The last few decades of the 20th century saw millions of dollars being devoted to research into endangered species. It would be interesting to quantify some of these costs, but even without detail it is possible to make some interesting points. One popular 'theory' at the end of the century was that of 'biodiversity hotspots'. Numerous papers were written, by numerous well-funded scientists, and it was claimed that this research and the analyses would make conservation decisions easier and better. The definitions of endangered species were also refined, and detailed methodologies created.

In developing hotspots and other theories, large numbers of people were involved, mostly academics, many of which have little or no practical experience of implementing conservation. I was reminded of the early nineteenth century when pioneer naturalist and conservationist, Charles Waterton (among others) criticised the "closet naturalists". Those who studied wildlife in the libraries and museums, and barely knew what the living animals looked like.

Important decisions often not scentific

In my experience most conservationists can make perfectly good conservation decisions without the reams of academic papers that have been published. In fact many of those people having to make the decisions don't even have access to the publications. Furthermore, many of the important decisions that really affect conservation are not scientific anyway.

An unfortunate aspect of a lot of this type of research is that it is based on the available data, and in many cases the available data is not adequate, or irrelevant. In the recent case of the land purchase carried out by the WLT and its partner Guyra Paraguay, the most important factors involved were availability of funding, and availability of land for purchase. We can do the science later, without using conservation money.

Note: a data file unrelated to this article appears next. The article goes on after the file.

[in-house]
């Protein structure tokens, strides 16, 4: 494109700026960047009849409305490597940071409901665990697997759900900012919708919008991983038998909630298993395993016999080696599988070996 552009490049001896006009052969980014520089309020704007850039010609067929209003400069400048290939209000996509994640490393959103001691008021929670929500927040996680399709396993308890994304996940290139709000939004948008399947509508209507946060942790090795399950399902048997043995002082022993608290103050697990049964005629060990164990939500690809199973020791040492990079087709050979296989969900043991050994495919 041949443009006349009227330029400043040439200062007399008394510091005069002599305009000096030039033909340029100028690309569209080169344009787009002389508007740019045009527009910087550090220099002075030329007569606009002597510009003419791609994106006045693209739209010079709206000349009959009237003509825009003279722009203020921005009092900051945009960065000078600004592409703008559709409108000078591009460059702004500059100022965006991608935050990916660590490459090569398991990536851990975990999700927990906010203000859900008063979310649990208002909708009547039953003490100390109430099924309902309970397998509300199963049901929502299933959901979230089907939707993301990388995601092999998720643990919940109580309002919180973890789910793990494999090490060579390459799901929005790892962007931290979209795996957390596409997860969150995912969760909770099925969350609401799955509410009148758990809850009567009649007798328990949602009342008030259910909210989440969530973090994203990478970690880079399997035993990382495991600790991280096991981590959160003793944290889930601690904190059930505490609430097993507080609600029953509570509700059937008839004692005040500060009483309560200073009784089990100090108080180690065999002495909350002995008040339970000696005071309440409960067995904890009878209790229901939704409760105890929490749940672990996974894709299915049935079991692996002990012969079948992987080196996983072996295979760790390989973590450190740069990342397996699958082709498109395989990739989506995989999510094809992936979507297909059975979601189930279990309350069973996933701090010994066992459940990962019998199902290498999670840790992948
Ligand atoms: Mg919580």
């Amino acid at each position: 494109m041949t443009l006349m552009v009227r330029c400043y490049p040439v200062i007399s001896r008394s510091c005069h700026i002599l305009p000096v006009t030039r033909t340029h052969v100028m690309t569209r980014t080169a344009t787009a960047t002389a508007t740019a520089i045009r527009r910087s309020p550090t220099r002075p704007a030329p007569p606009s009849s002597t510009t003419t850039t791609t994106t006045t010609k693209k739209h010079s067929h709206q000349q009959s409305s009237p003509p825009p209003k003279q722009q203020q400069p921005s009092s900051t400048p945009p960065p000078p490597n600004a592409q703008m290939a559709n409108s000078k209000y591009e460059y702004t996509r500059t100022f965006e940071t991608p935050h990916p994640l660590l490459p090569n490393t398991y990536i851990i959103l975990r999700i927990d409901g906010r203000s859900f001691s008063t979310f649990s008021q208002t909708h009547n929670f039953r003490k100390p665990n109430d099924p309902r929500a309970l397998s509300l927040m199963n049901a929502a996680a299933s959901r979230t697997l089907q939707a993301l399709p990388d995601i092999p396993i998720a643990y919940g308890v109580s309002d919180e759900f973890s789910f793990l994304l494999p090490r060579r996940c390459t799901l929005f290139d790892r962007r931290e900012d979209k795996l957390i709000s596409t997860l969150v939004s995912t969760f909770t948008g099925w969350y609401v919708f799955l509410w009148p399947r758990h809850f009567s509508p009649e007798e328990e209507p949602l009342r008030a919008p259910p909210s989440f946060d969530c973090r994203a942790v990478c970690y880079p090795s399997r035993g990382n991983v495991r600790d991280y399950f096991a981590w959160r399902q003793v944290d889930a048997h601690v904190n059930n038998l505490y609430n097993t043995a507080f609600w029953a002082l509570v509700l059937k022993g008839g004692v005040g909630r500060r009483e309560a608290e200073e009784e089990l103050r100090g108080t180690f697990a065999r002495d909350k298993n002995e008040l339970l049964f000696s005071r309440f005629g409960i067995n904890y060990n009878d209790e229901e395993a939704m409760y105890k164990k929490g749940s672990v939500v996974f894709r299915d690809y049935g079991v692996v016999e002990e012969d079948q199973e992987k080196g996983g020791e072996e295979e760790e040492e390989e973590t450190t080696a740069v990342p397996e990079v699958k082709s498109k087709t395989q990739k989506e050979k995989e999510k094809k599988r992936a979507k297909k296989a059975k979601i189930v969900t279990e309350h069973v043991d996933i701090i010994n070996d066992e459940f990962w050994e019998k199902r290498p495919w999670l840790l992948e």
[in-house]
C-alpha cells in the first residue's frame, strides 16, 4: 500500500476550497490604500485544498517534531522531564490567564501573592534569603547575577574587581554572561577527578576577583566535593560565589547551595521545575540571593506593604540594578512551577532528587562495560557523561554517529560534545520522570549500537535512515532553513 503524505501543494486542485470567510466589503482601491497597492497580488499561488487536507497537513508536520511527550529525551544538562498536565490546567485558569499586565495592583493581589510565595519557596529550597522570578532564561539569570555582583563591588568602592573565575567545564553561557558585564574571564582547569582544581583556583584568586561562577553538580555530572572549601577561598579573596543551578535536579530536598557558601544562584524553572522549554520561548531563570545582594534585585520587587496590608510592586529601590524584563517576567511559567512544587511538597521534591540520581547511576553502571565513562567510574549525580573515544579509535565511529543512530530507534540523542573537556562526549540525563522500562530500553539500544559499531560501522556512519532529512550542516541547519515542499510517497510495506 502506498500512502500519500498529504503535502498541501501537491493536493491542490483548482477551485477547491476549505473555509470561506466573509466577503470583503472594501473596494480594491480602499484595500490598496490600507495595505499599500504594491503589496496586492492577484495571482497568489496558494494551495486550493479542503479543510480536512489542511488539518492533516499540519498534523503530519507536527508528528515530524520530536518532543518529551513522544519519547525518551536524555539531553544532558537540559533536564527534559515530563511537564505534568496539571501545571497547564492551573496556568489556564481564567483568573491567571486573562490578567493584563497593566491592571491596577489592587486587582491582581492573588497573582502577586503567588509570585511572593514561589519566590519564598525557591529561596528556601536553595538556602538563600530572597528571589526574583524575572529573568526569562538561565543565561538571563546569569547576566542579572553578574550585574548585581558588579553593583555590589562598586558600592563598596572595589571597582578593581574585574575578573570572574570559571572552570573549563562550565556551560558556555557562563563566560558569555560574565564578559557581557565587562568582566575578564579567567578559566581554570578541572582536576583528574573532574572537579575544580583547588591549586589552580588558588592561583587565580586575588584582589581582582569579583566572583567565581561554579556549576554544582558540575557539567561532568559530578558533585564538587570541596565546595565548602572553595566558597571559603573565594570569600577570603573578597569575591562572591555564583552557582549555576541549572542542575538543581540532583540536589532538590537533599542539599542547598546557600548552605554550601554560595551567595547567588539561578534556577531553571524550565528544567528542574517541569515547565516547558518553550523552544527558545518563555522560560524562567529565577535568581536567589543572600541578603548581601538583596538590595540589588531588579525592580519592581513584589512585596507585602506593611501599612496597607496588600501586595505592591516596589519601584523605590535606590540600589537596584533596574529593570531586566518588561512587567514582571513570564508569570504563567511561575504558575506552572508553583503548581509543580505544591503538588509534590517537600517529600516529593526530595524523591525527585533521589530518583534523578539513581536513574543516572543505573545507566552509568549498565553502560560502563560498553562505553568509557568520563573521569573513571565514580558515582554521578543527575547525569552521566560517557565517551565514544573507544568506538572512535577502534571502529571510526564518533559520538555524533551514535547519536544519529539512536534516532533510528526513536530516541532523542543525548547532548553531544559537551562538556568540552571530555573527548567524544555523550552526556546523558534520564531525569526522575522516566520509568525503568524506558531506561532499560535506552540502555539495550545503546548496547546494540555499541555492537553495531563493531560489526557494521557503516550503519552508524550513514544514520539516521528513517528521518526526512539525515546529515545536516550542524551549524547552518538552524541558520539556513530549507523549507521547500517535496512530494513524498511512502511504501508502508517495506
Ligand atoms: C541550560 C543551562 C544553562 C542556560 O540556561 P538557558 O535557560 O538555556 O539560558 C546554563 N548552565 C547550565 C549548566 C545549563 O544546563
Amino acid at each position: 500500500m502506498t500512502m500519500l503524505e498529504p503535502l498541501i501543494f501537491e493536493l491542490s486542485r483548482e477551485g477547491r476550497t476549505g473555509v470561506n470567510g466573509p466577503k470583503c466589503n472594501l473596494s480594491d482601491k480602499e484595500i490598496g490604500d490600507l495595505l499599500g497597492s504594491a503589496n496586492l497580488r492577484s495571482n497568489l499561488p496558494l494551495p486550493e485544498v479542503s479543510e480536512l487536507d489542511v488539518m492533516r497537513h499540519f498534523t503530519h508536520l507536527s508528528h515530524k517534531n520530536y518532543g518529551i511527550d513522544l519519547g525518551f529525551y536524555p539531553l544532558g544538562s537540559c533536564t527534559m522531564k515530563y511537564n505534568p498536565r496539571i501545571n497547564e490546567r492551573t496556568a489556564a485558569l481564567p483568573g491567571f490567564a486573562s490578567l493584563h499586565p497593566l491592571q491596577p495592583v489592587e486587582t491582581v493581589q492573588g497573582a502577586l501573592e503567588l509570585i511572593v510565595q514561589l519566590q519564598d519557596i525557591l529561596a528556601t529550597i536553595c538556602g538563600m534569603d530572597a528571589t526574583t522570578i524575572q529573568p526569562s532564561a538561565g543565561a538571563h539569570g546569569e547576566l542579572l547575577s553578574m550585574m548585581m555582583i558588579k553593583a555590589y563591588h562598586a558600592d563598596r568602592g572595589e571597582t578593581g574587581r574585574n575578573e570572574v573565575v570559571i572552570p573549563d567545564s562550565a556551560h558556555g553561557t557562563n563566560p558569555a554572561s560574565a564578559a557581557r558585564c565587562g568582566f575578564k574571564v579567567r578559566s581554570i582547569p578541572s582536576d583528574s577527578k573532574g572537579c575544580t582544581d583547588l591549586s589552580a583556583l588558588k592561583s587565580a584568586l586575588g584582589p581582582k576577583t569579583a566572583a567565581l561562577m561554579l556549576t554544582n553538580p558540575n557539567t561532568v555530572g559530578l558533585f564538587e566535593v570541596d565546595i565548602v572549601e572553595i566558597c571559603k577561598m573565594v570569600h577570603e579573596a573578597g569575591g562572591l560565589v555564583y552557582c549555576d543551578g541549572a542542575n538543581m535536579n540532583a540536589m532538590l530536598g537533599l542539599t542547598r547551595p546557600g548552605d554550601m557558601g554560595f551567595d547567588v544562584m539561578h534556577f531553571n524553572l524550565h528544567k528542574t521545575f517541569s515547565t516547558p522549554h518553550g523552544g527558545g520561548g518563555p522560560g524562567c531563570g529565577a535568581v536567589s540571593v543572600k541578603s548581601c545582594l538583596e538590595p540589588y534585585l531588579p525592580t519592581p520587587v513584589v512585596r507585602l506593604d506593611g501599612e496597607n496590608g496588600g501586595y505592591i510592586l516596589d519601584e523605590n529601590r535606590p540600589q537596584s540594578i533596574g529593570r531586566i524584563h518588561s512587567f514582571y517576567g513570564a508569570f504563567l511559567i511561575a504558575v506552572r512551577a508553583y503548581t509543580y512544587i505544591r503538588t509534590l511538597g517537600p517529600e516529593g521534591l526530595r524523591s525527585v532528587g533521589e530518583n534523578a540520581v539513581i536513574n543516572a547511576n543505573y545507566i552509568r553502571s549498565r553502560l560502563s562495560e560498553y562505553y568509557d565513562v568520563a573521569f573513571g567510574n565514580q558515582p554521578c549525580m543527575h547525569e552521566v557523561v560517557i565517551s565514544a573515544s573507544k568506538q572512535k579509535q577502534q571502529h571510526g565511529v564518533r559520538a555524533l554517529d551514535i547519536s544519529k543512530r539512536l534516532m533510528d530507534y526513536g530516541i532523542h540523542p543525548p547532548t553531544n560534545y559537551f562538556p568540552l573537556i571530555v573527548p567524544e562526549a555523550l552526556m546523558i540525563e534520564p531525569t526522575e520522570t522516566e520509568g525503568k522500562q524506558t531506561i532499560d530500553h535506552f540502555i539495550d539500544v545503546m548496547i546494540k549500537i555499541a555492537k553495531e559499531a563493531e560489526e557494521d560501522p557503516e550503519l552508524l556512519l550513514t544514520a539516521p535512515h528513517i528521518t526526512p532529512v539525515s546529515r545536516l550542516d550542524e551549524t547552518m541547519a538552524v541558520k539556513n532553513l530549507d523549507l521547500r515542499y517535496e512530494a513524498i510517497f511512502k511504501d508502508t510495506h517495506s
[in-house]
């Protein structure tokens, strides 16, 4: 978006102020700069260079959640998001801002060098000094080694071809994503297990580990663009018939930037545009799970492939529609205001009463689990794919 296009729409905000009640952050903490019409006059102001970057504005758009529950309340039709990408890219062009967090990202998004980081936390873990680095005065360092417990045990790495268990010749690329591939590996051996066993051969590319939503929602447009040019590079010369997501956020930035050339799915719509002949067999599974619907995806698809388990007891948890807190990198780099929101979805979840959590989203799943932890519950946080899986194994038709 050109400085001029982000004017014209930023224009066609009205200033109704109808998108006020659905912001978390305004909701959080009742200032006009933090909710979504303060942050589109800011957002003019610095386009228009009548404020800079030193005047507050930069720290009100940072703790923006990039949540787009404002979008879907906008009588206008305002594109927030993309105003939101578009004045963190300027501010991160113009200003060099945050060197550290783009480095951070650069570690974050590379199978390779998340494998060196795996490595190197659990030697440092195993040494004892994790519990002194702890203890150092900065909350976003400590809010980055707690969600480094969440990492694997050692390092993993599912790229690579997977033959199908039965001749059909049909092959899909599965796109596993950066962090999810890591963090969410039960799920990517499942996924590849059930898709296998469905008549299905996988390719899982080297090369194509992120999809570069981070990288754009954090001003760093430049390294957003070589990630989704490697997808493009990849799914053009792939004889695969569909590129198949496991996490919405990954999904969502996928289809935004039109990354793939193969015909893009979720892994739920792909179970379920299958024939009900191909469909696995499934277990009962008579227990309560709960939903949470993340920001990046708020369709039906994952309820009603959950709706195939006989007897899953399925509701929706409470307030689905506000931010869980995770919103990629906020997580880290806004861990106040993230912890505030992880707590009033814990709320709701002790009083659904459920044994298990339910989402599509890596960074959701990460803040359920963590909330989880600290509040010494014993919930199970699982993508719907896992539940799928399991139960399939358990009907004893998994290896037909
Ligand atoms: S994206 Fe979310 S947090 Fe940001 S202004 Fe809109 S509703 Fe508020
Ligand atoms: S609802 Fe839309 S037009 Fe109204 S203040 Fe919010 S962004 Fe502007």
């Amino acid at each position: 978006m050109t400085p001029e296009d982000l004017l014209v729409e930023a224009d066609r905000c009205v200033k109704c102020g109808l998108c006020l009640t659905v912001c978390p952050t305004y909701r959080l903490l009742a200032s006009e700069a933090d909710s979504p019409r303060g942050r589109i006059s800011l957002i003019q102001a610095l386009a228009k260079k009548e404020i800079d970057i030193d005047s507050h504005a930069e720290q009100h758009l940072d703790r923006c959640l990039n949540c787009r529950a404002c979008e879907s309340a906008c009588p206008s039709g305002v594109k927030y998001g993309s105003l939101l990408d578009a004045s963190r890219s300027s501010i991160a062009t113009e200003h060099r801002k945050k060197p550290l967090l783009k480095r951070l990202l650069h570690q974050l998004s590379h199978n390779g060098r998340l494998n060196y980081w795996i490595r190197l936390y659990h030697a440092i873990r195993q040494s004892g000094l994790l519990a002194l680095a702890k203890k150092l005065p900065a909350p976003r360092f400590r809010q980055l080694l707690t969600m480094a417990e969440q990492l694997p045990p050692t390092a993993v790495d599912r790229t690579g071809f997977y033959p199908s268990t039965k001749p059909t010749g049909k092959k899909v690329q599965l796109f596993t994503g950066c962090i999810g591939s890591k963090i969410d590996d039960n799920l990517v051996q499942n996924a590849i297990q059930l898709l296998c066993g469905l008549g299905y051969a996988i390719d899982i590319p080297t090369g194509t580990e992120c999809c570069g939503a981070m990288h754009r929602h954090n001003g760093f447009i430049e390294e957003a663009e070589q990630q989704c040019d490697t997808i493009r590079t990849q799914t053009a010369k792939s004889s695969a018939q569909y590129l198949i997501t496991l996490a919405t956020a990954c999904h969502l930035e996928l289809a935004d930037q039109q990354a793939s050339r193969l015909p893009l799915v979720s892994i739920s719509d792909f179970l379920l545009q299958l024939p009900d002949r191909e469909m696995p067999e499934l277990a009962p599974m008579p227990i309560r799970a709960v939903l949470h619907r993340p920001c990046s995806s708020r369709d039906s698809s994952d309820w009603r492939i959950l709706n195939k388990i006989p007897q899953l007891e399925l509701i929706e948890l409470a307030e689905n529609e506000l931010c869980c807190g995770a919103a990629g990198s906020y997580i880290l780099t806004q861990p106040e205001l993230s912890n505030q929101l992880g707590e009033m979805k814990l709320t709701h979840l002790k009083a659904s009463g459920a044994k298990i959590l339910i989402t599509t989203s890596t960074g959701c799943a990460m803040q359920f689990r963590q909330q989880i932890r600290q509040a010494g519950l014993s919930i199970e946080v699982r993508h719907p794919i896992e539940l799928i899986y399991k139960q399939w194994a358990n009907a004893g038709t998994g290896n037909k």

So don't misinterpret what I am writing, I am not anti-science or scientific research. But I am anti using conservation funding for it. There are plenty of sources of money for scientific research, and in most cases, there are higher priorities for using conservation funds. Clearly I have a bias; I think land acquisition is the top priority. This is to state the obvious: without land, and without wildlife, research becomes purely academic. Interesting, but of very little conservation value. Personally i find much of the research into dodos, giant auks, moas, thylacines absolutely fascinating, and will read papers, and attend conferences -- but I certainly would not waste a single conservation cent on it.

Friday, 5 May 2006

Public transport

Although I have written about it before, I still have not got satisfactory explanations as to why public transport is such a good thing for the environment.

Improving public transport is good for the environment, cheap public transport takes pressure off the environment, or so the mantra goes. However, while a good public transport system may be highly beneficial, socially, its environmental benefits are less clear cut. The problem is that if public transport is cheap and efficient, then more people use it. A good example is Ryan Air. Under any modern day definition, this is public transport, comparable to, say, any of the privatised London bus companies. And because it is cheap and efficient, plenty of people use it. But they mostly use it for journeys they would not otherwise make. The same is true of Eurostar rail travel. Of course there are other issues to do with air pollution and air travel, but the underlying principle is there. And if commuter rail travel is made cheap and efficient, people simply travel further, and live remotely from their place of work. The World Land Trust office is based in rural Suffolk, and this is possible, in part because the rail travel to London (where many important meetings are held) is extremely cheap.

Way back in the 1970s, I think it was transport campaigner Mick Hamer, who told me that as long ago as 1912 the average commute time was about an hour, and that in 1975 it was still about the same -- but people just travelled further -- I may have got the exact figures wrong, but I am sure the principle is right. The train journey to Norwich is now fast and efficient. Consequently there are plenty of people who commute daily to London. While some of the trains are more efficient than private cars, in terms of energy, a half empty train is often far less efficient than a modern energy efficient private car with two passengers. And in any case, the private car is often still needed to get to the public transport network.

In London cheap travel passes giving unlimited access to the underground network mean that people use the system for journeys of one or two stops, instead of walking.

While energy is cheap, we are all going to continue to use too much, and while populations continue to grow, we will continue to have an increasing impact on the environment. Only by having negative population growth can we ever expect to improve the natural environment in the long term. Cheap public transport is not a solution.